And the other tricky part? Not apologizing for it.

The guilt I feel over turning people down is staggering, but I'm also learning that it's a little egocentric. Obviously, I will always take other's feelings into account (or I'll try to), but it turns out that everyone's success doesn't rely on me. It turns out that saying no to some people is actually helpful in weird ways. It feels terrible to say it, and I will be far from bitchy about it (or, again, I'll try), but I don't need to beg for their forgiveness over it.

And all of this is because I'm learning something bigger: Our dreams and what we want is worth fighting for.

Fiancé and I have built what we feel is a beautiful dream for our wedding day. We reserve the right to stick to those plans even if they make others confused or ask questions. If we find vendors who won't do what we want, we've learned that there are vendors and people who will, and saying no to one means saying yes to another. We can't hire everyone and we can't make everyone happy, but what we can do is celebrate our love the way that we want to with the people that we want to and hope that everyone has a blast in the process.

So, I'm here to tell you that it's okay to say no to people when it comes to standing up for what you want and who you are. Be kind about it and be gentle (we are, after all, all human beings), but if you are also a person who hates saying no, give it a shot. Pick your moments, of course (so maybe don't start with your boss), but find someone, who you are constantly just saying yes to in order to avoid confrontation (roommate? sibling? friend?) and say "You know what, that's not what I want. Can we do something different?"

Chances are, they might say yes.

Complainers Gonna Complain -- Just Not to the Right People.

I'm terrible at complaining. Actually, that is a total lie. I'm amazing at complaining. I'm just terrible at complaining to the people who can actually solve the problem.

For example, a friend of mine texted me today with a picture of an incredibly disappointing sandwich that cost her ten dollars.

Me after seeing the photo: Oh dear...

Her: I was so sad when I opened the box... This used to be my favorite sandwich!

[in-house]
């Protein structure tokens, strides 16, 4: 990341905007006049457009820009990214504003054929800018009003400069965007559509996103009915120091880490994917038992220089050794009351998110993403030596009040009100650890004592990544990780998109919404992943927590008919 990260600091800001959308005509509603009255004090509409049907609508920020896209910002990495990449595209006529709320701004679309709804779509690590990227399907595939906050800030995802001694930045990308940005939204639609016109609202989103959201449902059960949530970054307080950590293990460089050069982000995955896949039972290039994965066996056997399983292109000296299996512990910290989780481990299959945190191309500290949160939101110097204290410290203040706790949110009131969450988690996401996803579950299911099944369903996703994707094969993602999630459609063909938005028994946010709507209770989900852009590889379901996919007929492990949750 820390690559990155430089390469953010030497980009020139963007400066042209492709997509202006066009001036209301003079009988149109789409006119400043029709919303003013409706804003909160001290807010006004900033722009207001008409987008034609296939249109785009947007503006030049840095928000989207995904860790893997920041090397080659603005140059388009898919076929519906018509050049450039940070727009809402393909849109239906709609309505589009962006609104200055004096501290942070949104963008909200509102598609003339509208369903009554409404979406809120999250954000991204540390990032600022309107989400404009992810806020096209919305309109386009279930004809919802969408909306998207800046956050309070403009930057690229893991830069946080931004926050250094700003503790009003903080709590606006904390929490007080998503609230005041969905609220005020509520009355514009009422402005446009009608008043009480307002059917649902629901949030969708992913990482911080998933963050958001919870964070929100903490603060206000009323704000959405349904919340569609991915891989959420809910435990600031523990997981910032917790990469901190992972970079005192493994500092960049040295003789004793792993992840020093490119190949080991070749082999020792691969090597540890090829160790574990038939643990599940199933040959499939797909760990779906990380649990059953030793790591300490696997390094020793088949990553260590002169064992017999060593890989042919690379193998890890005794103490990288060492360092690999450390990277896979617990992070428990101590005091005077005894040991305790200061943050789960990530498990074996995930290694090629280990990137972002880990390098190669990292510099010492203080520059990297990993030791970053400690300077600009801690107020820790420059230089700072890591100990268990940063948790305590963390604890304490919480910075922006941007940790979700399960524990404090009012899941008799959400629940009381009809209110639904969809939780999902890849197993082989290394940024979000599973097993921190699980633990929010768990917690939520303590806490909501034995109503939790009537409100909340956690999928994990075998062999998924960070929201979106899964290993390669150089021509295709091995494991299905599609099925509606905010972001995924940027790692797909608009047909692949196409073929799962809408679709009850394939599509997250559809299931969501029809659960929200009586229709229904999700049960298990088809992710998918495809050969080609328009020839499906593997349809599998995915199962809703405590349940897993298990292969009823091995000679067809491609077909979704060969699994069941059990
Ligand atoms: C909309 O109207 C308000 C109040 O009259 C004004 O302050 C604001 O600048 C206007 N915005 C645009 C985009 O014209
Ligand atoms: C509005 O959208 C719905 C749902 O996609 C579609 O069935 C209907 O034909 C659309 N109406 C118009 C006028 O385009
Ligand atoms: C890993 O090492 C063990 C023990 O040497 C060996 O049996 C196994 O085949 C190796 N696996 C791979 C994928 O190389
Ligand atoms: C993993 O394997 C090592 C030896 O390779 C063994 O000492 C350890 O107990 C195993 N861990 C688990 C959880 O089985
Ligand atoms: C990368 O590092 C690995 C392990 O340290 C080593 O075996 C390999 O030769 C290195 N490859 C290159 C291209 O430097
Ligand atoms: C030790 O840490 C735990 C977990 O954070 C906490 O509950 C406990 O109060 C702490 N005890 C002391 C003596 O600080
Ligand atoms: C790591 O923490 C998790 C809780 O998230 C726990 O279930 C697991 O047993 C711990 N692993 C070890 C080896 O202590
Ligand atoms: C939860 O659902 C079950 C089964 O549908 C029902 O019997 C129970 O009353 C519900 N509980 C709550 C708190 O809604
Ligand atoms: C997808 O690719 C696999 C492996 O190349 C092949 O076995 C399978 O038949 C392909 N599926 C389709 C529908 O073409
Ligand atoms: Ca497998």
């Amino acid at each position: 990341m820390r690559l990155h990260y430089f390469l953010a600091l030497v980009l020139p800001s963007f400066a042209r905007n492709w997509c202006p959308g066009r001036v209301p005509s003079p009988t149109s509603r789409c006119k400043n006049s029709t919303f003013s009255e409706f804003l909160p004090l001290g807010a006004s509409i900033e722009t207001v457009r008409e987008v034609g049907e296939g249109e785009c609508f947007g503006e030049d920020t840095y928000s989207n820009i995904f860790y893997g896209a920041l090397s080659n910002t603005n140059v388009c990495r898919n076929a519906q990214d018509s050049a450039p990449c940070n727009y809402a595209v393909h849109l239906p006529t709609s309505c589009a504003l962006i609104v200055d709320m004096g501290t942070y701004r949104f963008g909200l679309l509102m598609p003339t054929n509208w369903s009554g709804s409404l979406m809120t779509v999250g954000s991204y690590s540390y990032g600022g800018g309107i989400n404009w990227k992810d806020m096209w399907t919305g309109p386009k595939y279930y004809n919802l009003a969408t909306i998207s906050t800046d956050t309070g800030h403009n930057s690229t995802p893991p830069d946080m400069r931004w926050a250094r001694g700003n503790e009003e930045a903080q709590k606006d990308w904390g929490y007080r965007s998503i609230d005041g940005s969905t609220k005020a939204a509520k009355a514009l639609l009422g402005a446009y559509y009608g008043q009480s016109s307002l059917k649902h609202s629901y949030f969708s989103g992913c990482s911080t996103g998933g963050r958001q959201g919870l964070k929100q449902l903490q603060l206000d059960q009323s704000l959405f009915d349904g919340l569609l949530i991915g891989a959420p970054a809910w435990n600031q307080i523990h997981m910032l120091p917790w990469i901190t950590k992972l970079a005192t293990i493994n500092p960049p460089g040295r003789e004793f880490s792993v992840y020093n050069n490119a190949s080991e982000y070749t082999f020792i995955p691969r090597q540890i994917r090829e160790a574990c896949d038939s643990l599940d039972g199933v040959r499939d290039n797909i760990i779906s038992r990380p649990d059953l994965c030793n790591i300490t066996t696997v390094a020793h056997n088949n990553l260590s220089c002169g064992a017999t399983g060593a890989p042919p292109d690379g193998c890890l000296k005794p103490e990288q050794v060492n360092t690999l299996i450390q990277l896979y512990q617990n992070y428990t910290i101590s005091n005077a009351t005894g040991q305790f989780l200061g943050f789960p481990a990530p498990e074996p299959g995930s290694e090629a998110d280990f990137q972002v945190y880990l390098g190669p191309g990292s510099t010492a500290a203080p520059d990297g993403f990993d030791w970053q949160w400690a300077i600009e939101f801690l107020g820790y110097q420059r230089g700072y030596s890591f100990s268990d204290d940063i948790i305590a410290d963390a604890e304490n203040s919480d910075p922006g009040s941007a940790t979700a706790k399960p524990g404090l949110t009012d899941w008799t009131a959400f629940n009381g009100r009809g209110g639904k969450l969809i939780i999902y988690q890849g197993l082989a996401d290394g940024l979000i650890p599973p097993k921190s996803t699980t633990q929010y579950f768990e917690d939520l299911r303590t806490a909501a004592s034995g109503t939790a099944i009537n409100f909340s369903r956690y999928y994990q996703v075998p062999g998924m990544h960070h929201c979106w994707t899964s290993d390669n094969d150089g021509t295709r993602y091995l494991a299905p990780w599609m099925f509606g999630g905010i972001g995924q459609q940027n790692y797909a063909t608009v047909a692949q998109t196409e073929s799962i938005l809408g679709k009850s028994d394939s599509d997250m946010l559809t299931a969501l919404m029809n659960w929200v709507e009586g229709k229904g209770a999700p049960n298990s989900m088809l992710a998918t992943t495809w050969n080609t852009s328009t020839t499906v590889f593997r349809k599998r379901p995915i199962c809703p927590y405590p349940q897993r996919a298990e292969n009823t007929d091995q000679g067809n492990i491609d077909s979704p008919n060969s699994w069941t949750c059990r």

Me: I would complain.... Actually that's not true. I wouldn't complain, but I'd want to, and then they'd come and ask me how everything was and I'd be all, "Oh this is delicious, thanks so much! Are you guys number one on Yelp around here? Because you totally should be." 

Her: Same here! 

Me: And then I'd complain to everyone else in the world about it. Because I'm productive. 

And then something hit me: When do I ever actually complain to the person who can fix the problem I'm having?

If I'm not feeling well, I whine to Boyfriend about it instead of actually going to a doctor or the drug store. (Side note, I actually count this as partially effective because by complaining about it to Boyfriend, he often goes to the drug store and takes care of me, which in turn means that I actually did complain to the right person. He doesn't necessarily agree. His reasons are ridiculous.)

If someone hurts my feelings, I will talk to everyone else in the world I can before I confront them about it. I will call my sister and tell her about it, and then I'll call my best friend and talk to her about it, and Boyfriend will definitely get an ear-full for WEEKS about how frustrating and insensitive that jerk was to me, but if someone were to suggest that I actually open up and be vulnerable and confront the person responsible for my hurt feelings? No, thank you. BEING VULNERABLE IS HARD AND I DON'T WANT TO.

Bad service at a restaurant? You're totally still getting over-tipped, but I'll say something to my friends about how lame our experience was once we're out the door because I don't want to hurt your feelings and I'm sure your day was really hard or something like that.

At this rate, if my house caught on fire, I'd call my best friend who lives three hours away before I actually dial 9-1-1 and admit that something has gone wrong.

Why? Because addressing problems makes me incredibly anxious.

If I have to address an issue, it means telling someone that they did something wrong, or it means admitting to someone else (like a doctor) that I did something wrong. And nobody likes to be aware of their mistakes, and I certainly don't enjoy being the bearer of bad news. I want to be the person that says "Hey! You did an awesome thing! And I feel awesome! Yaaaaaay us!!"

So, until I figure out how to look at a waiter or waitress and say "This food sucks... and you're awesome," I think I will just swallow my horrible sandwiches and complain about them on the Internet. Because that way we're all happy, right? ....Right?